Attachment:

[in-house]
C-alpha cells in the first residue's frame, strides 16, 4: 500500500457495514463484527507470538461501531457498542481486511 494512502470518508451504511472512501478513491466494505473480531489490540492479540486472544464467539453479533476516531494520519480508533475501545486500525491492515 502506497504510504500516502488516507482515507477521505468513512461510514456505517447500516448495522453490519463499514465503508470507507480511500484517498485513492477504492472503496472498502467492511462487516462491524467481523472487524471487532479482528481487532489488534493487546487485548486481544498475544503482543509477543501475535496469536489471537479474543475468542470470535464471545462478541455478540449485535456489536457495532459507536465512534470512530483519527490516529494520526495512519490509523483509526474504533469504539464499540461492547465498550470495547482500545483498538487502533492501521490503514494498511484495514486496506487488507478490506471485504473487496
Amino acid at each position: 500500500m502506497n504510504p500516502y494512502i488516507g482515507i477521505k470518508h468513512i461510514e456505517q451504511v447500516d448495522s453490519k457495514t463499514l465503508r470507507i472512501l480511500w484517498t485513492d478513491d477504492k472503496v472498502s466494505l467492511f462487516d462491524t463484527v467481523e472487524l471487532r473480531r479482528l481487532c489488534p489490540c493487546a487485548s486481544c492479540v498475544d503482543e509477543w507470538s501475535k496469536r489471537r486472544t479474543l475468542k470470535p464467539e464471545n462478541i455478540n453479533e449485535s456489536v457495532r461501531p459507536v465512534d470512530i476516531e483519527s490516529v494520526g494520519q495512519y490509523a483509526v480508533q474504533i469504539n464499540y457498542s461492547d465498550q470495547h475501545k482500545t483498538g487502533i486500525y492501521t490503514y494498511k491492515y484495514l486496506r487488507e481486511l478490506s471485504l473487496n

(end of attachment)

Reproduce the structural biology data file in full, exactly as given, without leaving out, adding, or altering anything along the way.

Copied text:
[in-house]
C-alpha cells in the first residue's frame, strides 16, 4: 500500500457495514463484527507470538461501531457498542481486511 494512502470518508451504511472512501478513491466494505473480531489490540492479540486472544464467539453479533476516531494520519480508533475501545486500525491492515 502506497504510504500516502488516507482515507477521505468513512461510514456505517447500516448495522453490519463499514465503508470507507480511500484517498485513492477504492472503496472498502467492511462487516462491524467481523472487524471487532479482528481487532489488534493487546487485548486481544498475544503482543509477543501475535496469536489471537479474543475468542470470535464471545462478541455478540449485535456489536457495532459507536465512534470512530483519527490516529494520526495512519490509523483509526474504533469504539464499540461492547465498550470495547482500545483498538487502533492501521490503514494498511484495514486496506487488507478490506471485504473487496
Amino acid at each position: 500500500m502506497n504510504p500516502y494512502i488516507g482515507i477521505k470518508h468513512i461510514e456505517q451504511v447500516d448495522s453490519k457495514t463499514l465503508r470507507i472512501l480511500w484517498t485513492d478513491d477504492k472503496v472498502s466494505l467492511f462487516d462491524t463484527v467481523e472487524l471487532r473480531r479482528l481487532c489488534p489490540c493487546a487485548s486481544c492479540v498475544d503482543e509477543w507470538s501475535k496469536r489471537r486472544t479474543l475468542k470470535p464467539e464471545n462478541i455478540n453479533e449485535s456489536v457495532r461501531p459507536v465512534d470512530i476516531e483519527s490516529v494520526g494520519q495512519y490509523a483509526v480508533q474504533i469504539n464499540y457498542s461492547d465498550q470495547h475501545k482500545t483498538g487502533i486500525y492501521t490503514y494498511k491492515y484495514l486496506r487488507e481486511l478490506s471485504l473487496n